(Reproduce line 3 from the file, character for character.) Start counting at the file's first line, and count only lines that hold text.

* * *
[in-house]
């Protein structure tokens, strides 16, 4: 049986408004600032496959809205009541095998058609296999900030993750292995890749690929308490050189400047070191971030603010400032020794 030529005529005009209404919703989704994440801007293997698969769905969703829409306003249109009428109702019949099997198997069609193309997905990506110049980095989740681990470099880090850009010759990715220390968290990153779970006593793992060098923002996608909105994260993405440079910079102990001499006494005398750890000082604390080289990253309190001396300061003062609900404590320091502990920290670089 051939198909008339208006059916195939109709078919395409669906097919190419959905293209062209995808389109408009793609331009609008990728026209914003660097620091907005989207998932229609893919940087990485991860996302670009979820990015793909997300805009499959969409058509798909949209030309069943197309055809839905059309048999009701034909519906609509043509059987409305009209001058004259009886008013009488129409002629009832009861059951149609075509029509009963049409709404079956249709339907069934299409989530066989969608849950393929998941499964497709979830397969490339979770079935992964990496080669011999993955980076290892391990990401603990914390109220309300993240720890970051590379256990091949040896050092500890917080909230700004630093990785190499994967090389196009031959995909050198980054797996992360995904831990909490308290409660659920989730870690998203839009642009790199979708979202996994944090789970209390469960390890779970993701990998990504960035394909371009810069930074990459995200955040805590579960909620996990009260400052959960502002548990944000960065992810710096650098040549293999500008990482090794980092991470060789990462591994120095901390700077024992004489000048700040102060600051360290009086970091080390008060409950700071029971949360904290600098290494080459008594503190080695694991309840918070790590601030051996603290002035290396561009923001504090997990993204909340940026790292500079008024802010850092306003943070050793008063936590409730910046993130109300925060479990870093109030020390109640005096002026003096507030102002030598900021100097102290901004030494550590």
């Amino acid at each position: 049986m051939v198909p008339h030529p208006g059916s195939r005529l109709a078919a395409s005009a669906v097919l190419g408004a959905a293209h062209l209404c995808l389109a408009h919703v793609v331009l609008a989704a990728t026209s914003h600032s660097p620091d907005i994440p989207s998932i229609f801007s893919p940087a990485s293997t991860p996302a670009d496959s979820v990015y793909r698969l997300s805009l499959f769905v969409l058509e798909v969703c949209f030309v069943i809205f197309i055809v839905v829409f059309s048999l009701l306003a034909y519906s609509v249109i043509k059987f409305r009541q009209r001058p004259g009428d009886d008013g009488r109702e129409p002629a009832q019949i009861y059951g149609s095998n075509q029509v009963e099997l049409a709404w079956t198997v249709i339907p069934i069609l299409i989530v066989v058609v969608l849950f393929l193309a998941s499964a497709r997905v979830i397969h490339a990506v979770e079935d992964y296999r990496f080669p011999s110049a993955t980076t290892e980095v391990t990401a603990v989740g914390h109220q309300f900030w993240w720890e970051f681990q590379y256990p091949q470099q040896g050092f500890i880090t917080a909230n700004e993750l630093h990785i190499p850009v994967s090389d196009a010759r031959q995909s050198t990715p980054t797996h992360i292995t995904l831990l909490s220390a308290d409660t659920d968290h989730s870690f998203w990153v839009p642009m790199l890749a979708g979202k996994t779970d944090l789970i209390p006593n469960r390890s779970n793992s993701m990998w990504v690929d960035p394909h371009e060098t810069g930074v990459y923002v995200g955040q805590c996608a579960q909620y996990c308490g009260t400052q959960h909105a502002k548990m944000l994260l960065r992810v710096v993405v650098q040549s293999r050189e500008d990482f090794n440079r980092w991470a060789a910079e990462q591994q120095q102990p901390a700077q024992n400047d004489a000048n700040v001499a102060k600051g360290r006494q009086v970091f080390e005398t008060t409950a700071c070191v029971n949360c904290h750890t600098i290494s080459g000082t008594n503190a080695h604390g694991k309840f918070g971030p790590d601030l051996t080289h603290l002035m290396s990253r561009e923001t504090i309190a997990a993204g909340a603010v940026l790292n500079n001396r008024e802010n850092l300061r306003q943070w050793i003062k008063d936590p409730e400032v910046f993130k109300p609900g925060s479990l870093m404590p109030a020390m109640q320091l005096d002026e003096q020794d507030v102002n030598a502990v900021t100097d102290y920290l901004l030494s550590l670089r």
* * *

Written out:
């Amino acid at each position: 049986m051939v198909p008339h030529p208006g059916s195939r005529l109709a078919a395409s005009a669906v097919l190419g408004a959905a293209h062209l209404c995808l389109a408009h919703v793609v331009l609008a989704a990728t026209s914003h600032s660097p620091d907005i994440p989207s998932i229609f801007s893919p940087a990485s293997t991860p996302a670009d496959s979820v990015y793909r698969l997300s805009l499959f769905v969409l058509e798909v969703c949209f030309v069943i809205f197309i055809v839905v829409f059309s048999l009701l306003a034909y519906s609509v249109i043509k059987f409305r009541q009209r001058p004259g009428d009886d008013g009488r109702e129409p002629a009832q019949i009861y059951g149609s095998n075509q029509v009963e099997l049409a709404w079956t198997v249709i339907p069934i069609l299409i989530v066989v058609v969608l849950f393929l193309a998941s499964a497709r997905v979830i397969h490339a990506v979770e079935d992964y296999r990496f080669p011999s110049a993955t980076t290892e980095v391990t990401a603990v989740g914390h109220q309300f900030w993240w720890e970051f681990q590379y256990p091949q470099q040896g050092f500890i880090t917080a909230n700004e993750l630093h990785i190499p850009v994967s090389d196009a010759r031959q995909s050198t990715p980054t797996h992360i292995t995904l831990l909490s220390a308290d409660t659920d968290h989730s870690f998203w990153v839009p642009m790199l890749a979708g979202k996994t779970d944090l789970i209390p006593n469960r390890s779970n793992s993701m990998w990504v690929d960035p394909h371009e060098t810069g930074v990459y923002v995200g955040q805590c996608a579960q909620y996990c308490g009260t400052q959960h909105a502002k548990m944000l994260l960065r992810v710096v993405v650098q040549s293999r050189e500008d990482f090794n440079r980092w991470a060789a910079e990462q591994q120095q102990p901390a700077q024992n400047d004489a000048n700040v001499a102060k600051g360290r006494q009086v970091f080390e005398t008060t409950a700071c070191v029971n949360c904290h750890t600098i290494s080459g000082t008594n503190a080695h604390g694991k309840f918070g971030p790590d601030l051996t080289h603290l002035m290396s990253r561009e923001t504090i309190a997990a993204g909340a603010v940026l790292n500079n001396r008024e802010n850092l300061r306003q943070w050793i003062k008063d936590p409730e400032v910046f993130k109300p609900g925060s479990l870093m404590p109030a020390m109640q320091l005096d002026e003096q020794d507030v102002n030598a502990v900021t100097d102290y920290l901004l030494s550590l670089r």